This cycle of decline after an initial period of increasing prosperity and power has been the pattern of all Chinese dynasties.
During the Han this "dynastic cycle," as Western historians of China call it, led to a succession of mediocre rulers after Wu Ti's death and a temporary usur ation of the throne (A.D. 9-23), which divided the Earlier from the Later Han.
The usurper, Wang Mang, united Confucian humanitarianism with Legalist practice. Like his contemporary in the West, the Roman Emperor Augustus, his goal was the rejuvenation of society.
By Wang Mang's day the number of large tax-free estates had greatly increased while the number of tax-paying peasant holdings had declined. This was a by product of the private landownership that, under the Ch'in, had replaced the old communal use of the land.
Rich officials and merchants were able to acquire the lands of small peasant-owners, who became tenants paying exorbitant rents.
The conflict of landlordship and tenancy, along with the concentration of power of great families, became a major problem in Chinese history.
More and more peasants fell behind in their rents and were forced to sell themselves or their children into debt slavery.
To remedy this situation and increase the government's tax income, Wang Mang decreed that the land was the property of the nation and should be portioned out to peasant families, who would pay taxes on their allotments.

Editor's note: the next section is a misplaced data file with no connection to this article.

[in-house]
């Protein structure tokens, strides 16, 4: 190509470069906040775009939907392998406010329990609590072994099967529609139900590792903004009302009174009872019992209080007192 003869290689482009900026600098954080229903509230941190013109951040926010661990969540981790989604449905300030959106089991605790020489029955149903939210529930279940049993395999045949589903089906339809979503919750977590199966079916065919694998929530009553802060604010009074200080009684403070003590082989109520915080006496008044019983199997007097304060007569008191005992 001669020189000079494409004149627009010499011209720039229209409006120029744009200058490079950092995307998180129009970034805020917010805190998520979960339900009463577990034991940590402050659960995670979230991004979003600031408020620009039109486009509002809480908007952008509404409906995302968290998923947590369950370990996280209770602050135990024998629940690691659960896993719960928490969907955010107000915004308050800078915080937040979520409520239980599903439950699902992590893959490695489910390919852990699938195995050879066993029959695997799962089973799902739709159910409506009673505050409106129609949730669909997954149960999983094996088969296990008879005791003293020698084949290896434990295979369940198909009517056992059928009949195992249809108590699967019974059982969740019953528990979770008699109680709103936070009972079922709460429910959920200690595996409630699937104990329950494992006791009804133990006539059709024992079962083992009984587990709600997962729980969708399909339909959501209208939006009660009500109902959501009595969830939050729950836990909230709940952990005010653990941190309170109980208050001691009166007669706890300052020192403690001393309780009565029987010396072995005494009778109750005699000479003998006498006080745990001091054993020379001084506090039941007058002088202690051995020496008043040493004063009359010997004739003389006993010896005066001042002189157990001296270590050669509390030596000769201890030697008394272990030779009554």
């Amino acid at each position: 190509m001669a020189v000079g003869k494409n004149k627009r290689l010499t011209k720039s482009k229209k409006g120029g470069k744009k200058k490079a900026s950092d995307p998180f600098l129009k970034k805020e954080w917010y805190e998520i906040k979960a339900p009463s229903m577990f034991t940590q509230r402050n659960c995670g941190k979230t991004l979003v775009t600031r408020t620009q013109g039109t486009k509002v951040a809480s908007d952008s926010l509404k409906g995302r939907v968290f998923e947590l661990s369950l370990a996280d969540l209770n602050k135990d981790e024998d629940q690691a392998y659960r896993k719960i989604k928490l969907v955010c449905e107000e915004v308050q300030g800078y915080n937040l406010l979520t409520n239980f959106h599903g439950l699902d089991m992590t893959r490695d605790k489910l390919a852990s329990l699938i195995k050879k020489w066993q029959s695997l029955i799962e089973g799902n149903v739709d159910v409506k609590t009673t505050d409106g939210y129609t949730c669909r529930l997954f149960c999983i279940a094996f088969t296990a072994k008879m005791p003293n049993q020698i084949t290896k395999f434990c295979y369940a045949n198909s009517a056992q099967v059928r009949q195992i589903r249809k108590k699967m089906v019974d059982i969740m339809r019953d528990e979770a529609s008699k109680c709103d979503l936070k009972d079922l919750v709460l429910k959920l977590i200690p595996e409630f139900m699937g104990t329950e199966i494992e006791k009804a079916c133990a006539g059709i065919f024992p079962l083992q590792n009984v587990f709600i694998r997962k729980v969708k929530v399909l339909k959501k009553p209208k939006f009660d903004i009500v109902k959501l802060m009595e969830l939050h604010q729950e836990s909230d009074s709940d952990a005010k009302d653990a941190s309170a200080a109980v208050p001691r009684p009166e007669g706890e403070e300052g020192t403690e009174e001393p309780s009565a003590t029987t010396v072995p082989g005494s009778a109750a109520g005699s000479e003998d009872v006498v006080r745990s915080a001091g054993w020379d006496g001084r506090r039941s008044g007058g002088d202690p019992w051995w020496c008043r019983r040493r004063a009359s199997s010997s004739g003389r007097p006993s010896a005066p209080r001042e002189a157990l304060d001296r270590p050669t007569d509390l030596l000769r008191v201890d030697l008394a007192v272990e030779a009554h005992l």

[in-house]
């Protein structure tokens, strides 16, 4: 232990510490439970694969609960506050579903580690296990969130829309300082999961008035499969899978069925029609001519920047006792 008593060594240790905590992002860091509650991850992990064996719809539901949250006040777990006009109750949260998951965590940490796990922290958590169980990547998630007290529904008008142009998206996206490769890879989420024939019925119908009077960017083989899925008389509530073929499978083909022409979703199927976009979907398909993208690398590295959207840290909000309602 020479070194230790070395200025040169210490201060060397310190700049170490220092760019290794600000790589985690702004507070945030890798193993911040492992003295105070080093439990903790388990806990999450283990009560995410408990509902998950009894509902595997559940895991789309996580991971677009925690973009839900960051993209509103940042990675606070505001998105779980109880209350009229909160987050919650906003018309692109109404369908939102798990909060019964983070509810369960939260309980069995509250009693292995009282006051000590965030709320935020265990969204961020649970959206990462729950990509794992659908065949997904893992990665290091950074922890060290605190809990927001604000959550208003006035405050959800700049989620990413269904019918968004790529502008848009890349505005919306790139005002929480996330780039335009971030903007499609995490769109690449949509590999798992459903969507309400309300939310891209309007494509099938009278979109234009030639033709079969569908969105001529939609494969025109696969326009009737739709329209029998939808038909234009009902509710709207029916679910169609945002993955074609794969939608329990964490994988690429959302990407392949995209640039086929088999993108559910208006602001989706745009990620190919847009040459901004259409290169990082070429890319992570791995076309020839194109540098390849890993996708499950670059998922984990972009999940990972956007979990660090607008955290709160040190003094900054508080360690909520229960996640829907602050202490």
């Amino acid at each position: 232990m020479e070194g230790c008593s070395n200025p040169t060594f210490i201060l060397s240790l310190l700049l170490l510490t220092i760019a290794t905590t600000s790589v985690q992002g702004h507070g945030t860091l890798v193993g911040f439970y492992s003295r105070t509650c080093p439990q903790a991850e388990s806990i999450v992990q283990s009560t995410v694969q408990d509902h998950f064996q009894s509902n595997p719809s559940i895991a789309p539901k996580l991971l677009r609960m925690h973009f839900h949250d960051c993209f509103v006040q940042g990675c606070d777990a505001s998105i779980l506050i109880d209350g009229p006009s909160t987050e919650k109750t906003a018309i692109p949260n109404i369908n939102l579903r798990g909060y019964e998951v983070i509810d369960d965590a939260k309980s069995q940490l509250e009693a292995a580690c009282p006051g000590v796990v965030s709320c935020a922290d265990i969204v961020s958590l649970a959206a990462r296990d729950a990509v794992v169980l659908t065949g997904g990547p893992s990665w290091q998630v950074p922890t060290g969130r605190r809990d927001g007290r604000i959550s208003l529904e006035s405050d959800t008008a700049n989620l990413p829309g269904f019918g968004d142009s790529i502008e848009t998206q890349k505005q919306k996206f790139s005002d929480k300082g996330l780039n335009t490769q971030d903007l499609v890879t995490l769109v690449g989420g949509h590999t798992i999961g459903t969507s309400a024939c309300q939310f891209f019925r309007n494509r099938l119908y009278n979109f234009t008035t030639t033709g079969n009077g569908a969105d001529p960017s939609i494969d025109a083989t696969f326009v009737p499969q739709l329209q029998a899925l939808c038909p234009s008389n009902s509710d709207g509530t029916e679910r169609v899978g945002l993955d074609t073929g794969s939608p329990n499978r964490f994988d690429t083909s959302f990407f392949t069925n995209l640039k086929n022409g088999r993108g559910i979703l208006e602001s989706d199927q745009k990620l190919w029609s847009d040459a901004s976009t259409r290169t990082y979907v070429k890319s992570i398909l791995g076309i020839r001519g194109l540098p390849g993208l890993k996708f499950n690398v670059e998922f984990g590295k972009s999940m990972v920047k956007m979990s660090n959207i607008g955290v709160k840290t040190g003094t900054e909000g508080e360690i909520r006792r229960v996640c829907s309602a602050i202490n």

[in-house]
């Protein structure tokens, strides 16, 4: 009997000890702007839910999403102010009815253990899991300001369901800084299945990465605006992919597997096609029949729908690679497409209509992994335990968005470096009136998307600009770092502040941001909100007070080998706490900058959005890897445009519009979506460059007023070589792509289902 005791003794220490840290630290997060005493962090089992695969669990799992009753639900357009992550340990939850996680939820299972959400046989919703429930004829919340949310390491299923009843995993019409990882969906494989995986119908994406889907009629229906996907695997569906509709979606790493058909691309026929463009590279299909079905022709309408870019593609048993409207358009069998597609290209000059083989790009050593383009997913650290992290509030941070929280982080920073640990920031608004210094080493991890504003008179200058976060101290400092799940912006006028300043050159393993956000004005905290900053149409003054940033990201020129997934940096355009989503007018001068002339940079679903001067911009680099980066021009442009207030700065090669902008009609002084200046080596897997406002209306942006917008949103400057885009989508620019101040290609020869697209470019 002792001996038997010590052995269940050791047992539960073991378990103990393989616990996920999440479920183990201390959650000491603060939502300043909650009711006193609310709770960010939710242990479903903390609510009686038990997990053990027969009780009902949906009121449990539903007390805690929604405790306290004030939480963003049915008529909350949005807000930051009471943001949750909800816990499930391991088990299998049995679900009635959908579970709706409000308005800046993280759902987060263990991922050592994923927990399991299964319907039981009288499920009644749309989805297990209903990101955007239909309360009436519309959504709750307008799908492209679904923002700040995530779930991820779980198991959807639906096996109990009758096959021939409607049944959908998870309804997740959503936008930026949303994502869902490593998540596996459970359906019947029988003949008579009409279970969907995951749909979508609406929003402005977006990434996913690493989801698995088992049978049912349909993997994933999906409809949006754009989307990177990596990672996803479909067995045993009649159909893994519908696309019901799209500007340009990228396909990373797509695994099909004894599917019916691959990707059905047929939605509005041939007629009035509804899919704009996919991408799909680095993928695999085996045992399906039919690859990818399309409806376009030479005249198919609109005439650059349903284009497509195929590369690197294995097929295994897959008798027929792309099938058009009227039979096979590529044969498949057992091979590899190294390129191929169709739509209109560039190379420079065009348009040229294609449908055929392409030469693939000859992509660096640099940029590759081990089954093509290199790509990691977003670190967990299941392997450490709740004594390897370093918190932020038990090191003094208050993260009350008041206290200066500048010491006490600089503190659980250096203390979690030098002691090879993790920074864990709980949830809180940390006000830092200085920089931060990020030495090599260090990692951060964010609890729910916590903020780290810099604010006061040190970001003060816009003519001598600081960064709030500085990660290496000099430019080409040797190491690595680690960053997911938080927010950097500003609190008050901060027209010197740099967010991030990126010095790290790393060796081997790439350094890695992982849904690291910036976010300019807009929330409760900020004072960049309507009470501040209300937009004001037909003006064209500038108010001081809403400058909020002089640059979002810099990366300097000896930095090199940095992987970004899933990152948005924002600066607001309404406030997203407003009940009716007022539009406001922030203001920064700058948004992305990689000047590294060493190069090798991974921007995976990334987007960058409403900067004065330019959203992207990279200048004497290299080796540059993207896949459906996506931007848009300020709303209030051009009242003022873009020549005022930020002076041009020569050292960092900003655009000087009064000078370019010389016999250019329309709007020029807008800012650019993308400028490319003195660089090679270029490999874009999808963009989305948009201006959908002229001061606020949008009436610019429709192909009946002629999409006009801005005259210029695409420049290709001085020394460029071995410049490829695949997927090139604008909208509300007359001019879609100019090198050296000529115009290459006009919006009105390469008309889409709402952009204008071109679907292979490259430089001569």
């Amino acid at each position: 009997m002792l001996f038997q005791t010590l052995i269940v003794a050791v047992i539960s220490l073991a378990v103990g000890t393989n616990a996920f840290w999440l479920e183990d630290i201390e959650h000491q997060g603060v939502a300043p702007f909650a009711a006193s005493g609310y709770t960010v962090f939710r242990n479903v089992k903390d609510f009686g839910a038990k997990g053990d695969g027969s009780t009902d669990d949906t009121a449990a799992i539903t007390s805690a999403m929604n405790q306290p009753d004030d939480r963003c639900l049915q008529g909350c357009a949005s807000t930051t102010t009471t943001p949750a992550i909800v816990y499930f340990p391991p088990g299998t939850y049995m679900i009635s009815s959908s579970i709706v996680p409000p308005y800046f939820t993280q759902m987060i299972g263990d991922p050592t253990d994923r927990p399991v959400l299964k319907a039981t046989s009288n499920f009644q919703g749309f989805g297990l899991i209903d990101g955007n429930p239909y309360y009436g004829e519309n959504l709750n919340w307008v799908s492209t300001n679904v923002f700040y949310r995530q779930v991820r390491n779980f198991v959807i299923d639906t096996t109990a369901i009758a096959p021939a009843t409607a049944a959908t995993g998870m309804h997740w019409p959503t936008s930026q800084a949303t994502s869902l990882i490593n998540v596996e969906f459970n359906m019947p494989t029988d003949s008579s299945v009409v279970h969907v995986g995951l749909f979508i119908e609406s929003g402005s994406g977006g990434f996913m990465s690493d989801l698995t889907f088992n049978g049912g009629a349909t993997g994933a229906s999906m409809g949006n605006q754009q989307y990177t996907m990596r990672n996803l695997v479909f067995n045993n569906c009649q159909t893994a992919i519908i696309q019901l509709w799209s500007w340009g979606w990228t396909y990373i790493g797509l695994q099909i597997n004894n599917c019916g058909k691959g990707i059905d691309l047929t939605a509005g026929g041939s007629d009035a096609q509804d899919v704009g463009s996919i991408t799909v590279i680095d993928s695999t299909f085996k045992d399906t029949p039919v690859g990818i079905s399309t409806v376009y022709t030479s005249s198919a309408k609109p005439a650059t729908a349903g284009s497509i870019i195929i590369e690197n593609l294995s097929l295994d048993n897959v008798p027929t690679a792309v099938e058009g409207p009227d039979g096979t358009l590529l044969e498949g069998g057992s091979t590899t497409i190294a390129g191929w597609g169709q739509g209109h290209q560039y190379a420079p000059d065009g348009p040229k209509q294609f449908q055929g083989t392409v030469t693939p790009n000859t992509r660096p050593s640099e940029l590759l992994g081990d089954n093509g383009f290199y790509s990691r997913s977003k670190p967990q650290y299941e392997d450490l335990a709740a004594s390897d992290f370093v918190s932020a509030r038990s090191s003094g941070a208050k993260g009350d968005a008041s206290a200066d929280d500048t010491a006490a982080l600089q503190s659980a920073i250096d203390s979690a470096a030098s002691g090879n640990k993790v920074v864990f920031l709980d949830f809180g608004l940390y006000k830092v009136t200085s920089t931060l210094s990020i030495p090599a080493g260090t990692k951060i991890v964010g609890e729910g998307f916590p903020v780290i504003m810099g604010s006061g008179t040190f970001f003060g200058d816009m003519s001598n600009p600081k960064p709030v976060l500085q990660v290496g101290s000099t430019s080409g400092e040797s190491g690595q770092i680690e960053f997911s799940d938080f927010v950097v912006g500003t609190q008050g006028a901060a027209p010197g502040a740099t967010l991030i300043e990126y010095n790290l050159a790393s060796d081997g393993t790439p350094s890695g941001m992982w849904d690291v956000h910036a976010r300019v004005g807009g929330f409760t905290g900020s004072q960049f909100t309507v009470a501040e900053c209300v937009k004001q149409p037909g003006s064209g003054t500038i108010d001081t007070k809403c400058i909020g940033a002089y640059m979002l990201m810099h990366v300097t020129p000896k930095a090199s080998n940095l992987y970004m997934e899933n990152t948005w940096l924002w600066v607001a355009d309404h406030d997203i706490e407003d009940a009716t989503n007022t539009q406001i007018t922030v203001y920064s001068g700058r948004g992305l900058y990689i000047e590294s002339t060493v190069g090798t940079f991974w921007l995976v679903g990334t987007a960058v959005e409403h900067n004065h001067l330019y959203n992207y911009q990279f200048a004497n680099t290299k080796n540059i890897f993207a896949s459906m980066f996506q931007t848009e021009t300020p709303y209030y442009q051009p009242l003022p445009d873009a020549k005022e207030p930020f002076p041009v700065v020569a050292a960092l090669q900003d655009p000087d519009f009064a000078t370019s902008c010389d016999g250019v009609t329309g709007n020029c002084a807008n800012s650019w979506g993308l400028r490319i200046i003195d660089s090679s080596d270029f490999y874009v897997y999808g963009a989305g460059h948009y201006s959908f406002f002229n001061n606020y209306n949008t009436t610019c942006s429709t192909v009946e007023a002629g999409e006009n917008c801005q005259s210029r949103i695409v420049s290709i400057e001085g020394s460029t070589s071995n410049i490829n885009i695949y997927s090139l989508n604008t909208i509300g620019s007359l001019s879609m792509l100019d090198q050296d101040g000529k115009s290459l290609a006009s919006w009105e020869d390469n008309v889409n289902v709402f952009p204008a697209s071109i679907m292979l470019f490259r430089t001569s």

Wang Mang sought to solve the long-standing problem of inflation, which had greatly increased since Wu Ti first began debasing the coinage when he found himself in financial difficulties, by setting maximum prices on basic commodities.
He also sought to stabilize prices by instituting "leveling" the government bought surplus commodities when prices fell and sold them when scarcity caused prices to rise. (In 1938, a chance reading of Wang Mang's
"leveling" proposal inspired the "ever-normal granary" program of President Roosevelt's New Deal. ^5)
[Footnote 5: Wm. Theodore de Bary, East Asian Civilizations: A Dialogue in Five Stages (Cambridge, MA: Harvard University Press, 1988), p. 19]
Wang Mang's remarkable reform program failed, however; officials bungled the difficult administrative task, and the powerful landowners rebelled against the ruler who proposed to confiscate their land. Although Wang Mang rescinded his reforms, he was killed by the rebels in A.D. 23.